Hakuho seized a record-extending 44th top-level championship Sunday after outlasting fellow yokozuna Kakuryu at the Spring Grand Sumo Tournament.
The two Mongolian-born grand champions came into Day 15 tied for the lead at 12-2, setting up a tantalizing winner-take-all battle in the final bout of the meet at Edion Arena Osaka.
Following a false start from Hakuho, Kakuryu gained an early advantage thanks to a shallow belt grip, but the all-time great countered with a belt grip of his own.
After repositioning his feet, Hakuho muscled his opponent over the straw for a frontal force-out that denied Kakuryu (12-3) a seventh Emperor's Cup.
Meanwhile, sekiwake Asanoyama solved sumo's ozeki shortage by going 11-4 and earning a recommendation for promotion to the sport's second-highest rank. For the first time in 38 years, this tournament took place with just one ozeki, Takakeisho, on the books.
The 15-day tournament, however, will be remembered as the first in sumo history to be held in an empty arena after spectators were locked out due to the coronavirus pandemic.
"On the very first day, I felt really strange, and it was really difficult to maintain motivation," Hakuho said. "There were a lot of ups and downs, but it was not just me. Everybody felt the same way."
(Hakuho (R) muscles out Kakuryu)
Visibly exhausted after winning the longest bout of the day, the 35-year-old credited his mental strength for helping him secure victory after Kakuryu had taken the upper hand.
"I was able to regain calmness and I think I was able to move very nimbly," said Hakuho, who took Japanese citizenship last year.
"To undergo such an unprecedented tournament is not just a very good experience for my sumo career, but my life as a whole."
In the penultimate bout, Takakeisho battled Asanoyoma with a winning record and promotion on the line, respectively.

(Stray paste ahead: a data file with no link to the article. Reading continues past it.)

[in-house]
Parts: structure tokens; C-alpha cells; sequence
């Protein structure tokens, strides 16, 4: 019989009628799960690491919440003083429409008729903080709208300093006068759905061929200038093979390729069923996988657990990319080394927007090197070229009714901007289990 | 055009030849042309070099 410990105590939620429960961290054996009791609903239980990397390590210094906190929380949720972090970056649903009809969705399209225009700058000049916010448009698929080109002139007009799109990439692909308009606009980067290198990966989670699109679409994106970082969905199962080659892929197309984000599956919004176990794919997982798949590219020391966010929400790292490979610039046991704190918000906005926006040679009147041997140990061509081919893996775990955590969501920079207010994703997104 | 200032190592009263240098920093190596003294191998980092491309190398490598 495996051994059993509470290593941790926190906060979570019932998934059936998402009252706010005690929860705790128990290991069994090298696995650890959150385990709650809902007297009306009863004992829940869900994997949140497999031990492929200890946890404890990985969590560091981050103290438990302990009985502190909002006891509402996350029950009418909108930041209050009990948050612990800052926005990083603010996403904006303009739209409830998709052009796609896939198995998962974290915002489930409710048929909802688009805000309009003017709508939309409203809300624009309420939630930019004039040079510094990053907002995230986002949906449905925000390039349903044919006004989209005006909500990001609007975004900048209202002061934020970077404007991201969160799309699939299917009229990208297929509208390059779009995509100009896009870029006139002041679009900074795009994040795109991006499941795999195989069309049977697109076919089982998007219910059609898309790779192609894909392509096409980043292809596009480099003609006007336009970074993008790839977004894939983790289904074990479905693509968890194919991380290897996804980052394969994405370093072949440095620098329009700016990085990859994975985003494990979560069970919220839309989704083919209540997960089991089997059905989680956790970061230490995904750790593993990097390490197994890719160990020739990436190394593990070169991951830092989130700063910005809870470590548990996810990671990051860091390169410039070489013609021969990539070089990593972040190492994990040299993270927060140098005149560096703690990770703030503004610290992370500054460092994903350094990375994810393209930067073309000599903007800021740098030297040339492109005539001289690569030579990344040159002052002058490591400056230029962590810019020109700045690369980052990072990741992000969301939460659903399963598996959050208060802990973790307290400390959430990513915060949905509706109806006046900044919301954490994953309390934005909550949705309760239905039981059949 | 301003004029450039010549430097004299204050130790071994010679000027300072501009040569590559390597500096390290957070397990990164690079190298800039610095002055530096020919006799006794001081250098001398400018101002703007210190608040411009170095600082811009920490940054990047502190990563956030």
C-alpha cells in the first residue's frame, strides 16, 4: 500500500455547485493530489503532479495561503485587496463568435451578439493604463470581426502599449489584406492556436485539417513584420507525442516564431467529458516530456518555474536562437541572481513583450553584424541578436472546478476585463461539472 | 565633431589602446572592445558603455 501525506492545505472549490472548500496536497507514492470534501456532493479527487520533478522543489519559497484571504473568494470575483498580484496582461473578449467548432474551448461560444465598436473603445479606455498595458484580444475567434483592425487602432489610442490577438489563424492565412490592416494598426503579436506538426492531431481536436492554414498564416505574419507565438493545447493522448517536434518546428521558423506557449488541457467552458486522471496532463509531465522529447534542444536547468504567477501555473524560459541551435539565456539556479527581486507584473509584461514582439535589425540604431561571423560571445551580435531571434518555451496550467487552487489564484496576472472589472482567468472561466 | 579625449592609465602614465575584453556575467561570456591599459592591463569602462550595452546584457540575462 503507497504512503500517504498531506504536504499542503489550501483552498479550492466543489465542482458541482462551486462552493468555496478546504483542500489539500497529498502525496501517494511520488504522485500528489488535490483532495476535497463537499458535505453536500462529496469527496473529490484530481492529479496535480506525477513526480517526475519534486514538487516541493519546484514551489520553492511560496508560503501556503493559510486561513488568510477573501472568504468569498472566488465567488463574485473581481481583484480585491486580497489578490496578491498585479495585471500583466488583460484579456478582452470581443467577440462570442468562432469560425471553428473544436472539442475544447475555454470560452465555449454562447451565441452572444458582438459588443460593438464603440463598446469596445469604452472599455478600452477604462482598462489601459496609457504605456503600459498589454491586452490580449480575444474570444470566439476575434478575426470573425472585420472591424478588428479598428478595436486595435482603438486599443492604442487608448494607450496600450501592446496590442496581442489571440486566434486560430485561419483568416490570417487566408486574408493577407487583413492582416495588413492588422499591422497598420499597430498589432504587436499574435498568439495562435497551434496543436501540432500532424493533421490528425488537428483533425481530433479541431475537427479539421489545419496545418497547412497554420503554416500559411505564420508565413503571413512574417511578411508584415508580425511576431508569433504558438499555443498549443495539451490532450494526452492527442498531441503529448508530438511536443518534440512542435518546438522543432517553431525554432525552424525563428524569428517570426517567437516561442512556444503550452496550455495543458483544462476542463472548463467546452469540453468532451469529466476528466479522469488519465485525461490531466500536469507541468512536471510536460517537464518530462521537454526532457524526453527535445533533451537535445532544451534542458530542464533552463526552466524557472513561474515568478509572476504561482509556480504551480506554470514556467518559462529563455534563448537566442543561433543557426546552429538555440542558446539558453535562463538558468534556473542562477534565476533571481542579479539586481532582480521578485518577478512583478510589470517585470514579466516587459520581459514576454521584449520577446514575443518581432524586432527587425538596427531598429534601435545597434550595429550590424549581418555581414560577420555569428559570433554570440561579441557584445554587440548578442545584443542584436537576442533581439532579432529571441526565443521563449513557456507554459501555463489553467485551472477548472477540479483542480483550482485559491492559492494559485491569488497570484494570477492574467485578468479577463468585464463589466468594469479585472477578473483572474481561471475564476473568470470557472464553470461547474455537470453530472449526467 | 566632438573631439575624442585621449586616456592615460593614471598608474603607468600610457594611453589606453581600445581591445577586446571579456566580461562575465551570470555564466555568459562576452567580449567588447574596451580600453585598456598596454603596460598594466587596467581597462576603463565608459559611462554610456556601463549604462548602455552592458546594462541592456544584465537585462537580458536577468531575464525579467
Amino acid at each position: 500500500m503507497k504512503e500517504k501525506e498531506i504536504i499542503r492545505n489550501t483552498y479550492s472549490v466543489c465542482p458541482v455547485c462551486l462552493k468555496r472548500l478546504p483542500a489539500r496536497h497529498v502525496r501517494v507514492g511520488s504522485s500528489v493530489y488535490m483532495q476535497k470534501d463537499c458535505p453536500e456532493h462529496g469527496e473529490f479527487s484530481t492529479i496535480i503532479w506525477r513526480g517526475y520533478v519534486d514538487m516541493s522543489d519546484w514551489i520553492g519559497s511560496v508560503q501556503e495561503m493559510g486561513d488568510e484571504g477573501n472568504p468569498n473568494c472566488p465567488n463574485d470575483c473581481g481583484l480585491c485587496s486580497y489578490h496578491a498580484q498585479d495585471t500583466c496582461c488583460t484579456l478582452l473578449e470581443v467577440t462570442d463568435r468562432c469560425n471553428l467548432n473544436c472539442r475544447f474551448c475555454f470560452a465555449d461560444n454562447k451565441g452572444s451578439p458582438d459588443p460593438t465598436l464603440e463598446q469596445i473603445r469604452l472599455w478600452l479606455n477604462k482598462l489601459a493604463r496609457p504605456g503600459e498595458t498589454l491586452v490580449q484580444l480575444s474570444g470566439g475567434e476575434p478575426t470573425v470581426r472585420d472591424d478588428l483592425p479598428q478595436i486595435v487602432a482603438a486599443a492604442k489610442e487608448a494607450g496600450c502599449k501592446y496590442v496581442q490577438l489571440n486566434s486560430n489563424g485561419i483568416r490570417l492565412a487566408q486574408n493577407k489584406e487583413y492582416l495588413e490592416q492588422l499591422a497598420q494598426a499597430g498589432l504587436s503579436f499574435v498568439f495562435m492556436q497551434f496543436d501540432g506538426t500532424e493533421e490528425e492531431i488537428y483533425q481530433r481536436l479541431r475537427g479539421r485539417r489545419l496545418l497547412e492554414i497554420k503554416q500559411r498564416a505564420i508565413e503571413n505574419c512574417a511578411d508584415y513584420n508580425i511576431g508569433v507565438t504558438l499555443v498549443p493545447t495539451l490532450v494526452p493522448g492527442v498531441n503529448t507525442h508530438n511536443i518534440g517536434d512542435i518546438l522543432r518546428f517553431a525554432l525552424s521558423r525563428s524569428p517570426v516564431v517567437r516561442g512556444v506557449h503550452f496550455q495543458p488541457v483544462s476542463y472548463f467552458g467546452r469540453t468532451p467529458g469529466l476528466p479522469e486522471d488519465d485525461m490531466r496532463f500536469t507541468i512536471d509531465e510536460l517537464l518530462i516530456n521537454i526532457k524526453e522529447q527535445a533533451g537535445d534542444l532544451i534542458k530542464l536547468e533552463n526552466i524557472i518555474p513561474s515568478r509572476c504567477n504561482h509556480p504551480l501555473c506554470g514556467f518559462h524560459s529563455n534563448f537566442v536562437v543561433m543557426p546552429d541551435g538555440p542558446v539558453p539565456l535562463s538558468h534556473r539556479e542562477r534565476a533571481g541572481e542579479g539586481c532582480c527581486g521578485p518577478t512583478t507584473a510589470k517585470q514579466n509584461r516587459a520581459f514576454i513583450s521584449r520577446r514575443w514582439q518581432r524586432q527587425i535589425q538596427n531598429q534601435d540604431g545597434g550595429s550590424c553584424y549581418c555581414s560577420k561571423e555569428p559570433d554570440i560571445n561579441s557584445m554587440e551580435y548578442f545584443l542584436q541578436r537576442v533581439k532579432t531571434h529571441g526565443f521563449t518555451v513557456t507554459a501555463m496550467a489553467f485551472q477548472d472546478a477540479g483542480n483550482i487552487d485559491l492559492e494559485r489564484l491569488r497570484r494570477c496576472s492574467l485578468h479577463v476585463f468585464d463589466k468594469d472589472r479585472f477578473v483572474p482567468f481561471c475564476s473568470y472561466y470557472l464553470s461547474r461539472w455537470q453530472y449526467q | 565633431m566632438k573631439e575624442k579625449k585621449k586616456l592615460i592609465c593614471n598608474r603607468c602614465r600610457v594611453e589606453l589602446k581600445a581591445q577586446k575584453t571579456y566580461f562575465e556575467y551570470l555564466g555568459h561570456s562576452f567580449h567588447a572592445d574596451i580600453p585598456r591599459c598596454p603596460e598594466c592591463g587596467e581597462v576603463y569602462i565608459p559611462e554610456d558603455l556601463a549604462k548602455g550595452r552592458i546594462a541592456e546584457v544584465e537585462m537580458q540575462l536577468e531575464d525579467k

Takakeisho (7-8) opened with a powerful drive that forced Asanoyama to the edge, but the sekiwake grabbed a belt grip that gave him the momentum for a push-down victory.
Takakeisho must now contest the next tournament as a demotion-threatened "kadoban" ozeki, while Asanoyama is now poised to join him as the sport's second ozeki.
(Asanoyama (L) topples Takakeisho)
No. 9 maegashira Takanosho (12-3) capped off an excellent 15 days by pushing down sekiwake Shodai (8-7). The 25-year-old, who won his first Fighting Spirit Prize, will go into the next meet with his highest-ever ranking.
Komusubi Endo fell to No. 7 Takarafuji (9-6) by push out, ending with a 7-8 losing record that will see him drop out of the three "sanyaku" ranks below yokozuna.
Komusubi Hokutofuji will also start the next meet back among the rank and file after a 4-11 finish. The Saitama native was forced out by No. 8 Shohozan (4-11).
A day after relinquishing his share of the lead, No. 13 maegashira Aoiyama took home the Technique Prize for an impressive 11-4 tournament in which he made a surprise tilt at the title.
"I hadn't even thought about (the championship) until halfway through the tournament, and at that point I realized I was a marked man, which made me nervous," said the 33-year-old from Bulgaria, who lost his final-day bout to No. 12 Ishiura (9-6).
The Outstanding Performance Prize winner, No. 5 Onosho, finished at 9-6 after beating No. 3 Mitakeumi (10-5).
Onosho, a 23-year-old former komusubi who earned a "kimboshi" prize for beating Hakuho on Day 10, said he did not expect to be recognized as a top performer.
"I just did what I was supposed to do. I am very happy (with the prize), as it was unexpected," Onosho said. "I've been trying a lot of things, which might finally be bearing fruit."
No. 2 Okinoumi finished at 8-7 after beating No. 13 maegashira and former ozeki Kotoshogiku (7-8) in a battle of rank-and-file grapplers with seven wins.
No. 6 Kagayaki improved to 8-7 after beating No. 17 Meisei (7-8), while No. 3 Yutakayama (8-7) also picked up a vital eighth win against No. 15 Chiyomaru (7-6-2).